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Our goal is to provide reliable information that is not influenced by the desire to sell a product or service, which we hope is a valuable service to you. And as a blog based at the Center for Retirement Research, we are particularly interested in covering what the current research (ours and many others’) can tell us about retirement, personal finance and the economic challenges that people face.
What could be better than a big turkey in the oven and family and friends all around? Happy Thanksgiving to all.
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In terms of popularity, reviewing Medicare plans during the open enrollment, going on now, ranks right up there with doing taxes.
Retirees on Medicare view healthcare as their most burdensome expense. But they are less likely to comparison shop for Medicare plans than for their groceries and gas, even though plan shopping would probably save more money.
Deciding on a Medicare Advantage plan or deciding to switch to traditional Medicare, with or without a Medigap supplement, is “overwhelming, scary, and has consequences, so we put it off,” said Bart Astor, a spokesman for the insurer WellCare Health Plans, whose nationally representative survey quantified just how much retirees dread Medicare enrollment.
Selecting one path over another also necessitates predicting the impossible: their future health and how much coverage they will need.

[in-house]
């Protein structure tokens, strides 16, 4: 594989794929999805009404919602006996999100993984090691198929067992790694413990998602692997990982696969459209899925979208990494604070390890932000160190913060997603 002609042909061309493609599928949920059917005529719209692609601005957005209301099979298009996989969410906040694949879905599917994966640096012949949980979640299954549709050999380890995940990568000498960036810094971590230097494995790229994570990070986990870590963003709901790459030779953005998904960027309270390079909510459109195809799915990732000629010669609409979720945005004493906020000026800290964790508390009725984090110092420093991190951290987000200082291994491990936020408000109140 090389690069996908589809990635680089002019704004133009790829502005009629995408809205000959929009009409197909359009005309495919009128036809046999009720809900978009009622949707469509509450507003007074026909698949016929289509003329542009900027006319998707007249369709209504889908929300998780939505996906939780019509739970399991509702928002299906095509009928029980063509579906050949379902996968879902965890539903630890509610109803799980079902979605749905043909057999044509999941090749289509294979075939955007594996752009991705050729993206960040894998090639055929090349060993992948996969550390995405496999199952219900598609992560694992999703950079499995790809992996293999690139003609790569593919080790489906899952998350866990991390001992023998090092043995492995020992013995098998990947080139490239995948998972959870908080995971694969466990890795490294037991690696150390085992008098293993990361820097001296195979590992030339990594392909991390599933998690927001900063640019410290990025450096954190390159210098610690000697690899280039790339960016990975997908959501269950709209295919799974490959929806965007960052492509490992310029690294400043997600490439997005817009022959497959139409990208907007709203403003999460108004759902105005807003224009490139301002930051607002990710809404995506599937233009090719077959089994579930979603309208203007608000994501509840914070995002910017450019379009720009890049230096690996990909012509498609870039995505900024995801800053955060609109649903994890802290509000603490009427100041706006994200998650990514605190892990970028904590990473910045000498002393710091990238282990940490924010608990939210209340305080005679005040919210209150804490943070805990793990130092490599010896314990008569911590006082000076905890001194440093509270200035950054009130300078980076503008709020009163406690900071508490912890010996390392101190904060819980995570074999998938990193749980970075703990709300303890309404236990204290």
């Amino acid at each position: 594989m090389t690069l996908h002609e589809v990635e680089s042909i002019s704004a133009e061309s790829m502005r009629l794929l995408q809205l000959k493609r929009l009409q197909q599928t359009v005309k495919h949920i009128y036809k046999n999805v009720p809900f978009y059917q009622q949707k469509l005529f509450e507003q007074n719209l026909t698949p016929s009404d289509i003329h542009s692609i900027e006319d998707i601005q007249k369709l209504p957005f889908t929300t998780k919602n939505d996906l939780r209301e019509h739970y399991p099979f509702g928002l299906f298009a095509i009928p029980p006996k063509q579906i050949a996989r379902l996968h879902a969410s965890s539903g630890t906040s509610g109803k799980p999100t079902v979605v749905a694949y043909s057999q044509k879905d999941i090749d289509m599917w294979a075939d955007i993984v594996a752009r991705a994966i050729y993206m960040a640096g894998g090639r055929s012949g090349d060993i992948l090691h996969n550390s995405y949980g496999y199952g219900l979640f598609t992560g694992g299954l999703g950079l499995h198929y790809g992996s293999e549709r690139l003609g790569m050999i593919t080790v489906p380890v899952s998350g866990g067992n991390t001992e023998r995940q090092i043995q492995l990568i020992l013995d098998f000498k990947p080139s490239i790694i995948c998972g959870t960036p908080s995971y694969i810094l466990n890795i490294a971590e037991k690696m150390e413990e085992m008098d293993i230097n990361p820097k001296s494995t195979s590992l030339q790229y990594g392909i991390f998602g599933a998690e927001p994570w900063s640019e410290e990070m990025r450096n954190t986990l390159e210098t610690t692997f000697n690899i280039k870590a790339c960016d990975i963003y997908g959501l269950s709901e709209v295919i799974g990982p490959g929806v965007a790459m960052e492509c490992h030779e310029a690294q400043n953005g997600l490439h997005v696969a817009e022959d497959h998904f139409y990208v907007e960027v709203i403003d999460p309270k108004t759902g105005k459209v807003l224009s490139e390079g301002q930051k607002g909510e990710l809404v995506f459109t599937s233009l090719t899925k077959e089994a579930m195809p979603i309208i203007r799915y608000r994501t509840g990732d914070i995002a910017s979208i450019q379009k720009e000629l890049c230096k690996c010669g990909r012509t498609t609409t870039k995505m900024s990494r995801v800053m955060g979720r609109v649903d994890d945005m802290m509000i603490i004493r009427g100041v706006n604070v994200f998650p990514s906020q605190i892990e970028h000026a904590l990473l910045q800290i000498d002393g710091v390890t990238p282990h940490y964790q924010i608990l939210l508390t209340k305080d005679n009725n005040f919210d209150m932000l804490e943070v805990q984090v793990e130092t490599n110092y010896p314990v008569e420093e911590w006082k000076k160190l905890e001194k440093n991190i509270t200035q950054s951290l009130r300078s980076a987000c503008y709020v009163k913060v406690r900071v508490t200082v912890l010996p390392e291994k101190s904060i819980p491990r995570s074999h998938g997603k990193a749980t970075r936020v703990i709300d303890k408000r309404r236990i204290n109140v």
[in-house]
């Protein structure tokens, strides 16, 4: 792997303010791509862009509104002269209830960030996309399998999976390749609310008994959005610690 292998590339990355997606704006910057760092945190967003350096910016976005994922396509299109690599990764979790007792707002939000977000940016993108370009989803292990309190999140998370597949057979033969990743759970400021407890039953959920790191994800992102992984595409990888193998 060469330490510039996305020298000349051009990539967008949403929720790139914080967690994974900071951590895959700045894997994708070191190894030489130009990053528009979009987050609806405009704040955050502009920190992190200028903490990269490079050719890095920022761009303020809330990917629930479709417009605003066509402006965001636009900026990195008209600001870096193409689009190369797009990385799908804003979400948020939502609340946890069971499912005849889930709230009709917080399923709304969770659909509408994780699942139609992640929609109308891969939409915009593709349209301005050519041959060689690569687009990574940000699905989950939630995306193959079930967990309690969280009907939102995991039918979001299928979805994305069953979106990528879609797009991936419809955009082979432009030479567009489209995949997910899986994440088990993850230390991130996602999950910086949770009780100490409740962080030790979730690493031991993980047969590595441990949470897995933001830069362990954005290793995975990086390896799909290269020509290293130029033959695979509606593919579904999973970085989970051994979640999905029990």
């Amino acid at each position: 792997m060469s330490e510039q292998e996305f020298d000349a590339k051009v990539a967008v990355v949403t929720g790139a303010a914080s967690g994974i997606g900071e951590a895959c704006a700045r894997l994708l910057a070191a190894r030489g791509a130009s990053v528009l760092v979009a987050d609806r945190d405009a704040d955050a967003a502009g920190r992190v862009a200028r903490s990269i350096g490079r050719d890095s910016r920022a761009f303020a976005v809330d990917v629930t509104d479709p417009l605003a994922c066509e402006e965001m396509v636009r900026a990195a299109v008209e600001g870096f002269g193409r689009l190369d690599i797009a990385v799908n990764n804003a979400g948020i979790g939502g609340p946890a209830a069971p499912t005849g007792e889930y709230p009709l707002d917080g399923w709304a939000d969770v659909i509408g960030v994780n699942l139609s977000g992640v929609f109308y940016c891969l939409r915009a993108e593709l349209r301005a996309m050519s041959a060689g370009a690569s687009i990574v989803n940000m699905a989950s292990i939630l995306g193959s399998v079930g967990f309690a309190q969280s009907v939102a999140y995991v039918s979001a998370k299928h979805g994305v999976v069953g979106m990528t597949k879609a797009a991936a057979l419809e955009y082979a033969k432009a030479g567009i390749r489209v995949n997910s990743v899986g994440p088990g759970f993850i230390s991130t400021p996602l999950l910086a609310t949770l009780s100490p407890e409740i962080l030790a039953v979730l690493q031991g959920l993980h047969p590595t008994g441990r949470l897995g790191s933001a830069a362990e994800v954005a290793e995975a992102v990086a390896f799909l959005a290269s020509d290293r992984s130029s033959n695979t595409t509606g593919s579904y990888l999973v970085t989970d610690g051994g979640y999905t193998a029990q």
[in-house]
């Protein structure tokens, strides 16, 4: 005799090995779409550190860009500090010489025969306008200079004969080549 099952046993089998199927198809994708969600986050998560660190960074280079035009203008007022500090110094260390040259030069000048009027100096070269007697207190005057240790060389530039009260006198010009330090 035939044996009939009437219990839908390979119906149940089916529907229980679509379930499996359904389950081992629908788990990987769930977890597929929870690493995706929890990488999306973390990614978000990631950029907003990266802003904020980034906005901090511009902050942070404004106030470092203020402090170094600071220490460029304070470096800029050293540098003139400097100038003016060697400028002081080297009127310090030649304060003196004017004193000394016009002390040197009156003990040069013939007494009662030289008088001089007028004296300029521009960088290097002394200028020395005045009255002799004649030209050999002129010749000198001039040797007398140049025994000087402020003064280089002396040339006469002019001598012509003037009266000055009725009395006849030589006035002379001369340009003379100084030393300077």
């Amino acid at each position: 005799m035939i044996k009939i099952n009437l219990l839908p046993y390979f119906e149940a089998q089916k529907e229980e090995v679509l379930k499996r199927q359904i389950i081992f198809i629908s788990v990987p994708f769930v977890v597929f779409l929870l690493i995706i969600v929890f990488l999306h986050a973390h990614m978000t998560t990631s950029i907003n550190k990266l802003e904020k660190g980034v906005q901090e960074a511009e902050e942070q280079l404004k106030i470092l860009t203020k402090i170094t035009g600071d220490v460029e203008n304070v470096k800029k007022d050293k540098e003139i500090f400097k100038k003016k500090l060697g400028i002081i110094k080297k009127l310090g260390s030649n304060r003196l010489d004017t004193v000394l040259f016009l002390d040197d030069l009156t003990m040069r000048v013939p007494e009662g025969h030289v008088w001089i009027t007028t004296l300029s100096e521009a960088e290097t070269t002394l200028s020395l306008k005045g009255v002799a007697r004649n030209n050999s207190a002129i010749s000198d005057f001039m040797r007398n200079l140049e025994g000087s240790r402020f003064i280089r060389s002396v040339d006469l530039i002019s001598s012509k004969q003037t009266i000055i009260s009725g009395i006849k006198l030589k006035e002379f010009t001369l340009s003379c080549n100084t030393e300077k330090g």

Squared Away can’t predict your medical needs in 2018 either. But perhaps one of these blogs will help you decide which path to take:
Around age 58, people start getting happier. That’s what the research shows, and this blogger can attest to it.
In the new video displayed below, Rocio Calvo, a Boston College professor of social work, offers up theories for the happiness phenomenon – financial security is one. She also has some particularly striking “happiness statistics” on Hispanics and immigrants.
All over Boston College, academics are studying aging issues, which complement the financial and economic research turned out by the Center for Retirement Research, which sponsors this blog. Calvo’s video is part of a series of videos by the multidisciplinary Institute on Aging at Boston College.
It’s interesting viewing for older people and their families, with apologies for the regression table (the significance of which quickly becomes clear if you stick with it).